feel confident and engage with your audience Janice Haywood

Are you using stories in your presentations? If not, start now!

How to Present Concisely to Senior Executives Janice Haywood Training

Are you using stories in your presentations? If not, start now!

Did you know that when we hear a story, seven areas of our brain are ignited?

But when we hear facts, only two areas of our brain are engaged?

This fact alone should convince you to incorporate stories into your presentations but there is much more to the story (Forgive the pun)

Brain scans show that stories stimulate and engage the human brain, helping a speaker connect with the audience and making it much more likely the audience will agree with the speaker’s point of view.

When I say ‘connect’, with audience, I mean it literally.

Uri Hasson, a neuro-scientist from Princetown University has conducted various  experiments related to how the brain reacts when we hear a story.. He connected stds to a functional magnetic resonance imaging machine (fMRI) to observe their brain activity whilst they listened to a story. He also wired up the person TELLING  the story. He found that both speakers and listeners brains showed JOINT responses. Their brain activity was actually synced.

It seems that by  telling stories you can get people to be on the same wave length as you in that your brain waves are the same. If that is the case, just imagine how powerful story telling can be as a tool of persuasion.

The thing is, as human beings,we’re hard wired to be attacted to stories . Stories were the main method of communication for thousands of years and many groups of stories still exist today, think of Aesop’s fables or the Bible.

When we hear stories, our emotions are touched. THAT is why we remember the message because our emotional or limbic brain is much older than our rational neo-cortex  brain. Once experiences are planted into our emotional brain, the memory of them is more or less there for good.

When we’re presented with “hard facts” (data) it only activates a particular area of the brain associated with the simplest form of language processing, decoding the incoming words into meaning. And that’s it. As I mentioned above, hearing a story and especially if it is accompanied by visual stimulation engages the brain much more than when we just hear facts.

This is because a story ignites the parts of the brain linked to the actual experience of the subject. We could say that stories, to some extent, create empathy with the listener.

Also, we know that when we experience good feelings, the brain releases the chemical oxytocin, so if you tell a story that creates empathy in your listeners and evokes positive feelings, this encourages cooperation; people are more likely to adopt your ideas.

Without a doubt , stories make people remember your message

Let’s talk more about how stories are a great persuasion tool and why you should use them in your presentations. And there’s no doubt that this crisis of Corona Virus is going to give us lots of material for stories.

The Greek philosopher Aristotle, one of history’s great communicators believed persuasion ocurred when there were three components in a talk – Ethos, logos & pathos.

Ethos is about credibility.  We listen to and believe someone if we respect them for their experience, titles and achievements.

Logos  is about persuading via logic, data, statistics. This has been the favourite component of the majority of business presentations for many years.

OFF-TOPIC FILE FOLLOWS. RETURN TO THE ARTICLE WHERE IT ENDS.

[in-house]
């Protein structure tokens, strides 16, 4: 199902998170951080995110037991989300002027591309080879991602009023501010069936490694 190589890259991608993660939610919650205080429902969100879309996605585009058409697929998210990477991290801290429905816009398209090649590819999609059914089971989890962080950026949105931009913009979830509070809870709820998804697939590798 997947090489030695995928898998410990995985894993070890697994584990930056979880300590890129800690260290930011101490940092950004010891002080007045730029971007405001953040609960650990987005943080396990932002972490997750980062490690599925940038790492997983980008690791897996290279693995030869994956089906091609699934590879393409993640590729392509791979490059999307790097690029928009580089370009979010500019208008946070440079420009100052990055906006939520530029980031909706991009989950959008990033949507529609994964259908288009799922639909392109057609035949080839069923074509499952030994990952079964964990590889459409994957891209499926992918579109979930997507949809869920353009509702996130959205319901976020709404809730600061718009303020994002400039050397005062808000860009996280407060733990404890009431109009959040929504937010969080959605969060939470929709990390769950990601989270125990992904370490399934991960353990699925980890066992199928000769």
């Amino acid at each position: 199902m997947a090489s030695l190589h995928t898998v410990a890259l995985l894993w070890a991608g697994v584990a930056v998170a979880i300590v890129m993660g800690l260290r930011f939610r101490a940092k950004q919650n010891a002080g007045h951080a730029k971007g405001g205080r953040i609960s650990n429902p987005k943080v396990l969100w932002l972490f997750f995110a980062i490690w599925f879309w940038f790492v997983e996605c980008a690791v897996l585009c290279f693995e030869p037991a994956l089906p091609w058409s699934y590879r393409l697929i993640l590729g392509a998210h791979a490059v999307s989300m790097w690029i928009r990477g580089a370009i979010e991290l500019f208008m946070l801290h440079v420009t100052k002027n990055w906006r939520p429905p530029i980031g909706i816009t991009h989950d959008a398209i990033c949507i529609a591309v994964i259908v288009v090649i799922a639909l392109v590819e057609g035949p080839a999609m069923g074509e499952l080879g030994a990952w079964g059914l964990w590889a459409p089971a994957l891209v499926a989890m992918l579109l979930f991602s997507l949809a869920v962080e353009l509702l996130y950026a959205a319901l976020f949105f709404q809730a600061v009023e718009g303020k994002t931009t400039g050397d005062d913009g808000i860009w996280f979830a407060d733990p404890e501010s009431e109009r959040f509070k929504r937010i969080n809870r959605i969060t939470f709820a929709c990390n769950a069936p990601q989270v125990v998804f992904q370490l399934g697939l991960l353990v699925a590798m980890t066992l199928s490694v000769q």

Pathos refers to the act of appealing to people’s emotions.

In his book ‘Talk like TED’, Carmin Gallo analysed the content of a TED talks that has been voted the most persuasive by listeners.

The talk is ‘We need to talk about an Injustice’ by Bryan Stevenson. https://www.youtube.com/watch?v=c2tOp7OxyQ8

Stevenson is an American lawer who represents defendants from poor, disadvantaged backgrounds in court and claims they’re treated unfairly in comparison to richer defendants.

Carmine analysed all the words used in Stevenson’s talk and assigned them to each of 3 categories of ethos, pathos & logos. You can see the result in this photo:

Conclusion? You simply can’t persuade by logos (logic) alone.

As human beings, we like to think we are always being logical when we make descions, but in fact, we make decisions emotionally then justify them logically.

Let’s introduce another neuroscientist, Antonio Damasio. One of his research findings was that where people had suffered damage to the area of their brain that governs emotion, they became incapable of making the simplest decisions. Without emotion, these people were paralyzed.

Contrary to what has been believed in business for so many years, people most definately employ emotion in decision-making.

Using story telling techniques in your presentations is one of the most effective ways to persuade your audience to take action, adopt your ideas or spread your message.

And both you and your message will be remembered for much, much longer than those who continue to give boring presentations full of dry facts and statistics.

As Brené Brown once said;

“Story is data with a soul”

Give your data a soul! Stand out from the crowd by using stories and start creating business presentatations that people will enjoy and remember.

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My mission is to help employees in multinational companies learn the skills and techniques they need to give outstanding presentations in English and receive the visibility and recognition they deserve.

feel confident and engage with your audience Janice Haywood